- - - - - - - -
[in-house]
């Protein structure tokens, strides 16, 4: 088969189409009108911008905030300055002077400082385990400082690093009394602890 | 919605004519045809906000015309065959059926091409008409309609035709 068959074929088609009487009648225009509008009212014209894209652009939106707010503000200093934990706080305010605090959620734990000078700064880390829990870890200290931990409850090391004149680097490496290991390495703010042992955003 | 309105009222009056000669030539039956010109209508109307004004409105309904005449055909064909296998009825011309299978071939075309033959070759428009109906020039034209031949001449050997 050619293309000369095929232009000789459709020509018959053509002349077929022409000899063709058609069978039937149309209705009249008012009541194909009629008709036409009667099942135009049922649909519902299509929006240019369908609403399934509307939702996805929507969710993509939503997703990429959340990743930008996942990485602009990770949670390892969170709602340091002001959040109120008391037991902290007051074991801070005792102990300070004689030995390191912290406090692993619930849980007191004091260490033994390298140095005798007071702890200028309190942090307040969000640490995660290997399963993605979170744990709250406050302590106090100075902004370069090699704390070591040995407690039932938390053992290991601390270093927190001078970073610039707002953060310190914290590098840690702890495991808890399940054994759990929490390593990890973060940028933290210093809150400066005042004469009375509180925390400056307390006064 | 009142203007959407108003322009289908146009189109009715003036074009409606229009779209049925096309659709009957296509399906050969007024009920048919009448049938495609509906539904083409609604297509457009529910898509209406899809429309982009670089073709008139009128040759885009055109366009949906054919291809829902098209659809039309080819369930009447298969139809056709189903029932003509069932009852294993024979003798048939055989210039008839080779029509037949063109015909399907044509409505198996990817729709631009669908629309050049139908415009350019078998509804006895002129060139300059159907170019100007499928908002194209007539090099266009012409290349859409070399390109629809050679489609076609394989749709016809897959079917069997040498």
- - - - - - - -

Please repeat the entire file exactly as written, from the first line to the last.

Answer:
[in-house]
């Protein structure tokens, strides 16, 4: 088969189409009108911008905030300055002077400082385990400082690093009394602890 | 919605004519045809906000015309065959059926091409008409309609035709 068959074929088609009487009648225009509008009212014209894209652009939106707010503000200093934990706080305010605090959620734990000078700064880390829990870890200290931990409850090391004149680097490496290991390495703010042992955003 | 309105009222009056000669030539039956010109209508109307004004409105309904005449055909064909296998009825011309299978071939075309033959070759428009109906020039034209031949001449050997 050619293309000369095929232009000789459709020509018959053509002349077929022409000899063709058609069978039937149309209705009249008012009541194909009629008709036409009667099942135009049922649909519902299509929006240019369908609403399934509307939702996805929507969710993509939503997703990429959340990743930008996942990485602009990770949670390892969170709602340091002001959040109120008391037991902290007051074991801070005792102990300070004689030995390191912290406090692993619930849980007191004091260490033994390298140095005798007071702890200028309190942090307040969000640490995660290997399963993605979170744990709250406050302590106090100075902004370069090699704390070591040995407690039932938390053992290991601390270093927190001078970073610039707002953060310190914290590098840690702890495991808890399940054994759990929490390593990890973060940028933290210093809150400066005042004469009375509180925390400056307390006064 | 009142203007959407108003322009289908146009189109009715003036074009409606229009779209049925096309659709009957296509399906050969007024009920048919009448049938495609509906539904083409609604297509457009529910898509209406899809429309982009670089073709008139009128040759885009055109366009949906054919291809829902098209659809039309080819369930009447298969139809056709189903029932003509069932009852294993024979003798048939055989210039008839080779029509037949063109015909399907044509409505198996990817729709631009669908629309050049139908415009350019078998509804006895002129060139300059159907170019100007499928908002194209007539090099266009012409290349859409070399390109629809050679489609076609394989749709016809897959079917069997040498």